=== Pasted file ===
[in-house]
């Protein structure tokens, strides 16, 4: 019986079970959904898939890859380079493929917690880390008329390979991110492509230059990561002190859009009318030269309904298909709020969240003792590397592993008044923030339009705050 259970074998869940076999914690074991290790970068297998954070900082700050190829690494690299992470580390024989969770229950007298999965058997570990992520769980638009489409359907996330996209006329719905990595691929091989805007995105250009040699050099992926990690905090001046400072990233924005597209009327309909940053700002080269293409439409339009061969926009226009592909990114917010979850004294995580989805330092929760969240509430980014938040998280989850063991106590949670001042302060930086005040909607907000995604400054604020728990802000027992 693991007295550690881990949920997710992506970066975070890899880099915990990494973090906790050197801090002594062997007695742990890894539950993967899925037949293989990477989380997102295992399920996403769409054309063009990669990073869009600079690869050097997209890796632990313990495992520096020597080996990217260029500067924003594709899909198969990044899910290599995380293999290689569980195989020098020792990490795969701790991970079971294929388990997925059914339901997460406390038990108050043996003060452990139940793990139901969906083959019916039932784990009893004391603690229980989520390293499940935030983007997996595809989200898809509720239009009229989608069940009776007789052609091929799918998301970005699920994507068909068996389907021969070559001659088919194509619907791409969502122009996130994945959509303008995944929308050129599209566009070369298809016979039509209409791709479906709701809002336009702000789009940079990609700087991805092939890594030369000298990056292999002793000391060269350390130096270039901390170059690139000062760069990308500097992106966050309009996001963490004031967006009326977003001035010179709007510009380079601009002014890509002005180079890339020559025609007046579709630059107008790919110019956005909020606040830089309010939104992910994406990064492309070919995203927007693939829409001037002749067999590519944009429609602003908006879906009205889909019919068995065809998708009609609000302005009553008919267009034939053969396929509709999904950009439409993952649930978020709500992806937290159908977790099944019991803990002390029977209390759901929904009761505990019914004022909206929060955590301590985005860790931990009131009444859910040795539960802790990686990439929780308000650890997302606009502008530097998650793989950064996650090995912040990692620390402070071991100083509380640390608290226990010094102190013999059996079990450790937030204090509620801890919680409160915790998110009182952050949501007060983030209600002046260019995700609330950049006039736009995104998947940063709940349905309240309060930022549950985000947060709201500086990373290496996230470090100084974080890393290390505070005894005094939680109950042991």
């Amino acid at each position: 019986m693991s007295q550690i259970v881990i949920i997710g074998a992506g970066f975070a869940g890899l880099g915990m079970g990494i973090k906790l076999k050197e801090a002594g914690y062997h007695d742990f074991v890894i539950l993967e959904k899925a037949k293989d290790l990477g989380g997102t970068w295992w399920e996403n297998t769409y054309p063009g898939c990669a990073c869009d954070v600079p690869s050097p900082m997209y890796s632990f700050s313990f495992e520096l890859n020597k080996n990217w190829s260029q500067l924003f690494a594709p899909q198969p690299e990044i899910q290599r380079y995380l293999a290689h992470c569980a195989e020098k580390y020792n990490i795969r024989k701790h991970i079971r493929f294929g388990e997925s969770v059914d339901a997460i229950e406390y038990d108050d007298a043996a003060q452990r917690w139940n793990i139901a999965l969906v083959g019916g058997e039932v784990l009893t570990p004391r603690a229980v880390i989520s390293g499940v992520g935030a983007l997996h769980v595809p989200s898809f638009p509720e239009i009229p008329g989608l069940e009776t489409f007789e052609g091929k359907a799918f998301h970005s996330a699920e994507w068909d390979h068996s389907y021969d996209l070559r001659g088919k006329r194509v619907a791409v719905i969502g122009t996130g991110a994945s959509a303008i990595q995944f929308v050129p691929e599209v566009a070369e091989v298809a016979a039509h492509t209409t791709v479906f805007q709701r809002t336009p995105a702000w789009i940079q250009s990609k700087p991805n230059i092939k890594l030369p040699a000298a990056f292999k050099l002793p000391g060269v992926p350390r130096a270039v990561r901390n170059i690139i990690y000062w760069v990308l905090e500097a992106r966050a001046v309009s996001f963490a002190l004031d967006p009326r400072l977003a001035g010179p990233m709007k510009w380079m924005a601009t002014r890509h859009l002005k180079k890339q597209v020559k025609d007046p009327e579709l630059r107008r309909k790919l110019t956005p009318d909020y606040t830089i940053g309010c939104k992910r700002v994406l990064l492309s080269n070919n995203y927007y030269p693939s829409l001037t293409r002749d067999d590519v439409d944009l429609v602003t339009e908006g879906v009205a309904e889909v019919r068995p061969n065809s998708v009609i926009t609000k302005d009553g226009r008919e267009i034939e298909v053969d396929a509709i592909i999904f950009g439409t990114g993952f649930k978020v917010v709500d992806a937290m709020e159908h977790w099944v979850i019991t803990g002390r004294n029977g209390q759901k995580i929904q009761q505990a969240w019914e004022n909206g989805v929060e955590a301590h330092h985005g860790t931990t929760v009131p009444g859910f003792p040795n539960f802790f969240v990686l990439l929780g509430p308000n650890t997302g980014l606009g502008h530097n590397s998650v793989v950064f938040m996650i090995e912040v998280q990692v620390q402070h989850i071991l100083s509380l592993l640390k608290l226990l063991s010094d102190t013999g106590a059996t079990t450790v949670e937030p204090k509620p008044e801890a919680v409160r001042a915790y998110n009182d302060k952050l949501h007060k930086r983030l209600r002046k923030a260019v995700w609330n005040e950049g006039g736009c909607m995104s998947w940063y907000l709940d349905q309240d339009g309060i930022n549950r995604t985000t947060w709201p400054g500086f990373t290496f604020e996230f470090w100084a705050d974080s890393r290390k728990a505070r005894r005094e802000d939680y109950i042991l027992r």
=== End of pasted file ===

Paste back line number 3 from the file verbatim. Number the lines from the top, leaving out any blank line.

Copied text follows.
């Amino acid at each position: 019986m693991s007295q550690i259970v881990i949920i997710g074998a992506g970066f975070a869940g890899l880099g915990m079970g990494i973090k906790l076999k050197e801090a002594g914690y062997h007695d742990f074991v890894i539950l993967e959904k899925a037949k293989d290790l990477g989380g997102t970068w295992w399920e996403n297998t769409y054309p063009g898939c990669a990073c869009d954070v600079p690869s050097p900082m997209y890796s632990f700050s313990f495992e520096l890859n020597k080996n990217w190829s260029q500067l924003f690494a594709p899909q198969p690299e990044i899910q290599r380079y995380l293999a290689h992470c569980a195989e020098k580390y020792n990490i795969r024989k701790h991970i079971r493929f294929g388990e997925s969770v059914d339901a997460i229950e406390y038990d108050d007298a043996a003060q452990r917690w139940n793990i139901a999965l969906v083959g019916g058997e039932v784990l009893t570990p004391r603690a229980v880390i989520s390293g499940v992520g935030a983007l997996h769980v595809p989200s898809f638009p509720e239009i009229p008329g989608l069940e009776t489409f007789e052609g091929k359907a799918f998301h970005s996330a699920e994507w068909d390979h068996s389907y021969d996209l070559r001659g088919k006329r194509v619907a791409v719905i969502g122009t996130g991110a994945s959509a303008i990595q995944f929308v050129p691929e599209v566009a070369e091989v298809a016979a039509h492509t209409t791709v479906f805007q709701r809002t336009p995105a702000w789009i940079q250009s990609k700087p991805n230059i092939k890594l030369p040699a000298a990056f292999k050099l002793p000391g060269v992926p350390r130096a270039v990561r901390n170059i690139i990690y000062w760069v990308l905090e500097a992106r966050a001046v309009s996001f963490a002190l004031d967006p009326r400072l977003a001035g010179p990233m709007k510009w380079m924005a601009t002014r890509h859009l002005k180079k890339q597209v020559k025609d007046p009327e579709l630059r107008r309909k790919l110019t956005p009318d909020y606040t830089i940053g309010c939104k992910r700002v994406l990064l492309s080269n070919n995203y927007y030269p693939s829409l001037t293409r002749d067999d590519v439409d944009l429609v602003t339009e908006g879906v009205a309904e889909v019919r068995p061969n065809s998708v009609i926009t609000k302005d009553g226009r008919e267009i034939e298909v053969d396929a509709i592909i999904f950009g439409t990114g993952f649930k978020v917010v709500d992806a937290m709020e159908h977790w099944v979850i019991t803990g002390r004294n029977g209390q759901k995580i929904q009761q505990a969240w019914e004022n909206g989805v929060e955590a301590h330092h985005g860790t931990t929760v009131p009444g859910f003792p040795n539960f802790f969240v990686l990439l929780g509430p308000n650890t997302g980014l606009g502008h530097n590397s998650v793989v950064f938040m996650i090995e912040v998280q990692v620390q402070h989850i071991l100083s509380l592993l640390k608290l226990l063991s010094d102190t013999g106590a059996t079990t450790v949670e937030p204090k509620p008044e801890a919680v409160r001042a915790y998110n009182d302060k952050l949501h007060k930086r983030l209600r002046k923030a260019v995700w609330n005040e950049g006039g736009c909607m995104s998947w940063y907000l709940d349905q309240d339009g309060i930022n549950r995604t985000t947060w709201p400054g500086f990373t290496f604020e996230f470090w100084a705050d974080s890393r290390k728990a505070r005894r005094e802000d939680y109950i042991l027992r």